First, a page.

emergency descent

emergency descent

A descent by an aircraft from its operating altitude because of an in-flight emergency (e.g., descent in the event of pressurization failure or an in-flight fire).
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A Qantas flight travelling from Dubai to Sydney was forced to make a dramatic emergency descent following a fault with the aircraft's air conditioning.
Rated for up to two persons, the Rollgliss[TM] R550 performs in a variety of situations, including an emergency descent or a full rescue with the built-in rescue hub model.
MIKO the orangutan forcing Born In The Wild's Mark Evans into an emergency descent from Borneo's treetops with the immortal words: "Look at him go
A few hours later, oxygen masks were deployed and the aircraft began an emergency descent over Afghanistan after the cabin began losing pressure, he said.
Content of the training will be of particular situations that can have a serious and immediate impact on air traffic control services, namely in the following situations - Loss of cabin pressurisation and subsequent emergency descent, the crew response to the advice of ACAS resolution advisories (RA), engine failure in different phases of flight failure of hydraulic systems, fire engine or the cabin, problems with the chassis, reducing the health of a pilot Malfunction aircraft instruments (especially navigation).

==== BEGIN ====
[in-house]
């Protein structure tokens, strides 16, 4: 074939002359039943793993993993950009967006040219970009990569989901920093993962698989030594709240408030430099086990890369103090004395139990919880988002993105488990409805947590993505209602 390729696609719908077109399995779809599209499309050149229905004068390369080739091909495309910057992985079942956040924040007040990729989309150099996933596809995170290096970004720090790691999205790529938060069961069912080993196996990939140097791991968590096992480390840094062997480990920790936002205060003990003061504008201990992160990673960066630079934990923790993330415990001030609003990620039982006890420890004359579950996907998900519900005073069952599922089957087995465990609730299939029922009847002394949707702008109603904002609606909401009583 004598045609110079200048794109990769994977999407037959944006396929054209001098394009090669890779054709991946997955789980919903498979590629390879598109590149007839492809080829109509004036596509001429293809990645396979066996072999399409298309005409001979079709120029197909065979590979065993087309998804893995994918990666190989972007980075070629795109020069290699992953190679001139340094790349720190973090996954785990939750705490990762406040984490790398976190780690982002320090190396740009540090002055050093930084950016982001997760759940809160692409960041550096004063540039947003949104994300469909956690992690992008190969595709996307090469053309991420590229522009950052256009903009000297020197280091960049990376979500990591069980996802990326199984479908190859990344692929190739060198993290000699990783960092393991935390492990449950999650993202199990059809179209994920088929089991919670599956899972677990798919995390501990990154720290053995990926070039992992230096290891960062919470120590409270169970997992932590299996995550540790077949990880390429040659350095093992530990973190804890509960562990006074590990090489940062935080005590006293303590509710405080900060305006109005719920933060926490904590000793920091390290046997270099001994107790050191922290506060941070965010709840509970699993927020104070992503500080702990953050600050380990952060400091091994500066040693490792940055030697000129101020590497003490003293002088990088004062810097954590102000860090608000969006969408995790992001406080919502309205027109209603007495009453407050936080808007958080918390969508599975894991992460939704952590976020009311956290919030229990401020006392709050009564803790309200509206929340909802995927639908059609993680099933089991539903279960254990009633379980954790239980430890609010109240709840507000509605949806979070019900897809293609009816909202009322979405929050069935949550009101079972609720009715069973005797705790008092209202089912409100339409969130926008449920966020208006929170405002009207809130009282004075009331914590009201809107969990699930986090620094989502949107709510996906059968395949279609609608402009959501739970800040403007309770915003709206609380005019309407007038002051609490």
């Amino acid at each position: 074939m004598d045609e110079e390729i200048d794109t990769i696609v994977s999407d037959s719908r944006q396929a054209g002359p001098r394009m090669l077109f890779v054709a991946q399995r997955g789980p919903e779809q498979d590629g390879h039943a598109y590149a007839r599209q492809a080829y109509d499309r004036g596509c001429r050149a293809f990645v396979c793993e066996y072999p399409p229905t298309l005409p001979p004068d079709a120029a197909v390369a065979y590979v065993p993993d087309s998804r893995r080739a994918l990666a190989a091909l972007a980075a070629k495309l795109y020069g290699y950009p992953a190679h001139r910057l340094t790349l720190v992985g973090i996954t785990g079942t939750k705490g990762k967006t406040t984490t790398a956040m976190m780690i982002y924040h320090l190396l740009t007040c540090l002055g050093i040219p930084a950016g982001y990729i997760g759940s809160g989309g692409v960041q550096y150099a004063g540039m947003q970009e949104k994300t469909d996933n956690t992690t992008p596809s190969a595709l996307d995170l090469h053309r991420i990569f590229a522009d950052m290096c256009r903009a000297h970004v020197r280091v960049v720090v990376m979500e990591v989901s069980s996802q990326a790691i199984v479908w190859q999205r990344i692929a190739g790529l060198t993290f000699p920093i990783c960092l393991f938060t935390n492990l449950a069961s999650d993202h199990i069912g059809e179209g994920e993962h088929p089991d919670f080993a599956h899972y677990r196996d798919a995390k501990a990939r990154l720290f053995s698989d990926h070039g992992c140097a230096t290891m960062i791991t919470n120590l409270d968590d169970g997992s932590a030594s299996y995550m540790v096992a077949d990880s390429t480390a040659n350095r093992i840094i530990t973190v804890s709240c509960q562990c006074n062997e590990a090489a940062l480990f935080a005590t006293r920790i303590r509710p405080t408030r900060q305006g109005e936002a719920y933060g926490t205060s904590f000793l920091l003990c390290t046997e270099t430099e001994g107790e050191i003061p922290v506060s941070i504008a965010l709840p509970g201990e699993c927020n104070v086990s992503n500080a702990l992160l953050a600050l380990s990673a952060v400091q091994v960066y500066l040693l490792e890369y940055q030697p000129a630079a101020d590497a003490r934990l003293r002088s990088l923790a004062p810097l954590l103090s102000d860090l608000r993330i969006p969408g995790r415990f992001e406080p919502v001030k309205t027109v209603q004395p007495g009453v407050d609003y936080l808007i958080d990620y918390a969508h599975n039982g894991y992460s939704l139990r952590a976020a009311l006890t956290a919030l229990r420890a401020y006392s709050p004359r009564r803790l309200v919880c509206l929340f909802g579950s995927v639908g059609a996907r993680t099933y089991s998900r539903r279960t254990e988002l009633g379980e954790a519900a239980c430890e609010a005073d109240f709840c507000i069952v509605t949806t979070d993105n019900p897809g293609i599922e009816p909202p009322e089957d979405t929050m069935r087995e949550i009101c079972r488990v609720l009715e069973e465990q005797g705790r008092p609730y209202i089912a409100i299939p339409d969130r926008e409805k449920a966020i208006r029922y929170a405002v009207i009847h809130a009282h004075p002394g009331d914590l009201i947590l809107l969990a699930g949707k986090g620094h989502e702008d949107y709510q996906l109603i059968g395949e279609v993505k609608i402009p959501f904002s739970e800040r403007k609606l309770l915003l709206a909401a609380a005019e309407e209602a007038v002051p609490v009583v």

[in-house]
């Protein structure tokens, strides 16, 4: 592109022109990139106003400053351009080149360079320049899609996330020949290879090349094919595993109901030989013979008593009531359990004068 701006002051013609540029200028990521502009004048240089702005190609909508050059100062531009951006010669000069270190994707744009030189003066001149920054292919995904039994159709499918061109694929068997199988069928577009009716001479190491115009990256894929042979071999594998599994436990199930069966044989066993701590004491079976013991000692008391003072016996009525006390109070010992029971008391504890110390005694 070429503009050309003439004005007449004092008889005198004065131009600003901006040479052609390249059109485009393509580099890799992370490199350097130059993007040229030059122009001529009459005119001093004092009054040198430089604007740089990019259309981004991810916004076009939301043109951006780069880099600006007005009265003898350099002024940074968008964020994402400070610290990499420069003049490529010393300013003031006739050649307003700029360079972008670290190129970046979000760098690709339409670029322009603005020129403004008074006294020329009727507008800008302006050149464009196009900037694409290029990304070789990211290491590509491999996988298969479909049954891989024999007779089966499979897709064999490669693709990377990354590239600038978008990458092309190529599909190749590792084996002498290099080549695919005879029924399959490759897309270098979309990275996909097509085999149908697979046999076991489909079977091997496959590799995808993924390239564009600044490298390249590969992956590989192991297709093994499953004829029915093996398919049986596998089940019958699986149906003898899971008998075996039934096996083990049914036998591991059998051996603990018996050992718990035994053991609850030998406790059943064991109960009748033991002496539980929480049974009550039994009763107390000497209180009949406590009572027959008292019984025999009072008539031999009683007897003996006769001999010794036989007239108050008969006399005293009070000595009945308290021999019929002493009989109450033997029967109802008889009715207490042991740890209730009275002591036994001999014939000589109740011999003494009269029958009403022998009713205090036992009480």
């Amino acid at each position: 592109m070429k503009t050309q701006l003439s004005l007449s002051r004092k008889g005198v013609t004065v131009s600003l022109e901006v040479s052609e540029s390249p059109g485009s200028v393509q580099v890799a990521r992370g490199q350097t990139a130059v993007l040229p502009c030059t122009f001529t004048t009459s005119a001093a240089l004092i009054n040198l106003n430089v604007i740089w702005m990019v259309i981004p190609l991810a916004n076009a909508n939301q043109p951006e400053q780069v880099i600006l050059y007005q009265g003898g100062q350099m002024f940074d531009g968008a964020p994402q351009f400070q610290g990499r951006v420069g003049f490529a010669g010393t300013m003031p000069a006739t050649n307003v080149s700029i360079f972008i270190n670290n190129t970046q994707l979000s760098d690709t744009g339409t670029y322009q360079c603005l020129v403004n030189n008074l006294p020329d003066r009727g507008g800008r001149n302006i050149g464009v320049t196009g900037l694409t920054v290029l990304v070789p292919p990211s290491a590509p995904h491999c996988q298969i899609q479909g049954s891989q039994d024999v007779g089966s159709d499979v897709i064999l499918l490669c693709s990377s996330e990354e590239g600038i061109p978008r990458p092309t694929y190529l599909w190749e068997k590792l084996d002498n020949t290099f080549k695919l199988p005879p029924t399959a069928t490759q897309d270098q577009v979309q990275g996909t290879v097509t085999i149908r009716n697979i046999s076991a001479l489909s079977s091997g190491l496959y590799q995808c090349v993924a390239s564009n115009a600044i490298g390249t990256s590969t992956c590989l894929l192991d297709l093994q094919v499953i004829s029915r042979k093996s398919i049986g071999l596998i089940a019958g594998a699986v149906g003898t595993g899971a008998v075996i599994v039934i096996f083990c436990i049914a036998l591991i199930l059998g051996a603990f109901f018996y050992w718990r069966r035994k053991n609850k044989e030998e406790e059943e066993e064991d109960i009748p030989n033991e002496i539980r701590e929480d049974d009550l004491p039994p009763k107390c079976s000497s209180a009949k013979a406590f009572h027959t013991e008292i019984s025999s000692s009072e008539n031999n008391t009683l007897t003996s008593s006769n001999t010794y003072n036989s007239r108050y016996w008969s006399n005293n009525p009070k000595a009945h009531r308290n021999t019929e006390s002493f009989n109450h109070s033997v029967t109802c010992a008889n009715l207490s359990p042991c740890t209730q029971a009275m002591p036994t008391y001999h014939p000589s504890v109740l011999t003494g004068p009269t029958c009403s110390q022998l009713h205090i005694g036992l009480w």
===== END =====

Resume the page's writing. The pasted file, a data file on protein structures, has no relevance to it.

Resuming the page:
Describing the incident, Mr Frater said the captain could be heard over the speaker system saying they were making an emergency descent due to loss of cabin pressure and calling out "Mayday".
On 16 December 2004, during a flight from Warsaw, the jet experienced a rapid loss of cabin pressure and the crew made a successful emergency descent.
Christopher Muldoon, donned his oxygen mask, took the aircraft controls and made an emergency descent.
One new feature already incorporated in the integrated cockpit, for which the company recently received supplemental type certification approval by the US Federal Aviation Administration, is an emergency descent mode that will turn and dive the aircraft down to 15,000ft (4,572m) if its systems sense pressurisation problems and the pilots are not responding.
The approval follows the installation in both large-cabin types of Gulfstream's automatic emergency descent mode, which is designed to mitigate the risk of injury during depressurisation by automatically lowering the aircraft to the appropriate altitude.
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